Whenever labour unions start to flex their muscle by exercising the right to strike in order to press their demands, the government is lightning quick to assume jurisdiction. Trade unions have become disempowered, and once they sit on the negotiation table under the pretext of mediation, they have lost the only bargaining power they have. Employers and the government on their side, as history tells us, will force their way in coercing labour to its knees. The threat of police and military intervention is always present if the unions would attempt to disrupt work or production through other means of protest.
Labour has perceived the Aquino government as 1oo per cent anti-workers. The evidence speaks for itself. At this early stage of his presidency, Noynoy Aquino is on track to follow the anti-labour legacy of the past Arroyo administration.
Just as the Aquino government has already taken an anti-labour stance, President Aquino’s land reform program appears as equally wanting, if not by intelligent design, neglected as a government priority. He never mentioned anything about land reform in his inaugural speech, a program so close to his late mother’s heart. Noynoy Aquino’s decision not to interfere in the settlement of the dispute over Hacienda Luisita, a plantation owned by the President’s family and relatives, reveals the lack of strength and character in his leadership. Taking the cue from its non-interventionist labour policy, the Aquino government has again relied on the farcical and ineffectual process of mediation to settle the age-old Luisita problem, despite the issue having reached the Supreme Court to make a final determination.
By nature, President Aquino seems to possess the habit of evading responsibility. Consider, for example, the Rizal Park hostage taking and how he would not dare accept that key people in his administration were somehow responsible for their inaction or incompetence. The same goes with the involvement of one of his cabinet undersecretaries in the alleged jueteng scandal and the lack of moral culpability of his administration.
Last October 4-5, 2010, the Asia-Europe Meeting (ASEM) convened in Brussels, Belgium. The ASEM, which was established in 1996 in Bangkok, is composed of leaders from the member states of the Association of Southeast Asian Nations (ASEAN), the European Union (EU), China, South Korea, Japan, India, Pakistan and Mongolia. Twice a year, the ASEM holds a forum among its members to discuss economic and social issues that affect them, like trade, foreign debt, workers’ protections and other related matters.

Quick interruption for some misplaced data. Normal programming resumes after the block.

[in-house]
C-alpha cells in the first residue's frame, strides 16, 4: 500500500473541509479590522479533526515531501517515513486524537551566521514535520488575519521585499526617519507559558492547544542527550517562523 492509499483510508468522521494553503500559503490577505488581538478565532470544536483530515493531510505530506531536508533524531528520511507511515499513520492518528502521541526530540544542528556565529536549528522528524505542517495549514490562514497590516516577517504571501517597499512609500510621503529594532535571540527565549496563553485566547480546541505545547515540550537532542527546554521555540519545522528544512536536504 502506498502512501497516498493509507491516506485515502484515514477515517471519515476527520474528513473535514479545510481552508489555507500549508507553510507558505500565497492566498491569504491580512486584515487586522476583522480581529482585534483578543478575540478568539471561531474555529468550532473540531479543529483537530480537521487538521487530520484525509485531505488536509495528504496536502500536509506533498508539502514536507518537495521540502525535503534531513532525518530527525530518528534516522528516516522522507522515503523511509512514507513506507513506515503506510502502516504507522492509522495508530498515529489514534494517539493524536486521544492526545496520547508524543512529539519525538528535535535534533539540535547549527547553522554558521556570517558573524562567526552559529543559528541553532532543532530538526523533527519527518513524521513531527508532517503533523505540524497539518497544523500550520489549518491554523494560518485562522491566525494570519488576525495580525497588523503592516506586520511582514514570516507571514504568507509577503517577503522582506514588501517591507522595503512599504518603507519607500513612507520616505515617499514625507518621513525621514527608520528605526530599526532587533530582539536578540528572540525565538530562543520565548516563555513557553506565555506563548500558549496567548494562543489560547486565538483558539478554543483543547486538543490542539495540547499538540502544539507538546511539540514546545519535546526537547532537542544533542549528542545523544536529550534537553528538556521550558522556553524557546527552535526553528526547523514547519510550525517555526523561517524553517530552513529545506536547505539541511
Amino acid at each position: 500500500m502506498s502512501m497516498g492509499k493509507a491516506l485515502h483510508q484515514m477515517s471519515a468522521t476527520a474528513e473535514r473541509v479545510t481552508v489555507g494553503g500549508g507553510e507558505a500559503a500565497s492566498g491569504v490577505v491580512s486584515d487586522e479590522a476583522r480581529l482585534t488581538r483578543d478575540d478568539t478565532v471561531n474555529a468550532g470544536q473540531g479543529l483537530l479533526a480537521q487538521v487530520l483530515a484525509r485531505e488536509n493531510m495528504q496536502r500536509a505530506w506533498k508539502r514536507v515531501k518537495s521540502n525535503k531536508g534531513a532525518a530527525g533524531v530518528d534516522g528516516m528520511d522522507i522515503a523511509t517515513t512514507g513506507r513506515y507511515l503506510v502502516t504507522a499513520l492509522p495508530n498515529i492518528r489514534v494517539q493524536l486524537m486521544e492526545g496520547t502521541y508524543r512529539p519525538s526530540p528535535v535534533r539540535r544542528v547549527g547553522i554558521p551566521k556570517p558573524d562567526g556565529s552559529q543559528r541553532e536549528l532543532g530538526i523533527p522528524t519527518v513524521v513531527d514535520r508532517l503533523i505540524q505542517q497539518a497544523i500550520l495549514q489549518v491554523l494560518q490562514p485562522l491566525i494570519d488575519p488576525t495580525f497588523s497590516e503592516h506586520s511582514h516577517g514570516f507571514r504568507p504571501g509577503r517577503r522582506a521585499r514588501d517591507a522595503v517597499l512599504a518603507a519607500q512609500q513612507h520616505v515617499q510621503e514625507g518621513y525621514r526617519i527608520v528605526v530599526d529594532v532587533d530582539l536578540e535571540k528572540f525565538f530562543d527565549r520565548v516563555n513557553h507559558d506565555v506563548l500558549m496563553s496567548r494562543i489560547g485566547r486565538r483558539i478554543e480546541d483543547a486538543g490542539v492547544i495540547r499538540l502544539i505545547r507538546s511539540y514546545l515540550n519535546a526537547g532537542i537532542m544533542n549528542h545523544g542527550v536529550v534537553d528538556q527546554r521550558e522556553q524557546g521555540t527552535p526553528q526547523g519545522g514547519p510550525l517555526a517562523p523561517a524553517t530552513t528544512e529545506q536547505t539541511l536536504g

President Aquino was invited by the secretariat of the Asia-Europe People’s Forum (AEPF), the civil society’s counterpart of ASEM, but declined to attend because the forum’s most important leaders would not be present. It was the first time that a Philippine president did not attend the summit.
Whereas in the past, previous Philippine presidents gave importance to the ASEM forum by their attendance, President Aquino decided not to go, and as a result, has missed the chance to push the concerns of Filipino migrant workers in Europe, which hosts hundreds of thousands of overseas Filipino workers. Europe is also one of the biggest sources of development aid for the Philippines, and the ASEM could be an appropriate forum for President Aquino to speak about his campaign promise to solve poverty by eradicating graft and corruption.
The President’s current preoccupation showed its clearest manifestation when he recently visited New York. Thrilled to set foot in the place that evoked nostalgia and reminded him of his teens when the Aquino family was in exile, he said there was nothing that beats being back in his old haunts and eating hotdog on a New York street. With his pliant entourage gathered around him, the President offered his profuse apologies for making reporters wait while he took his lunch—mind you, $54 instead of the $22,000 tab by his predecessor—in the same cavalier way he makes light of the awesome responsibilities bestowed upon an elected leader of the people.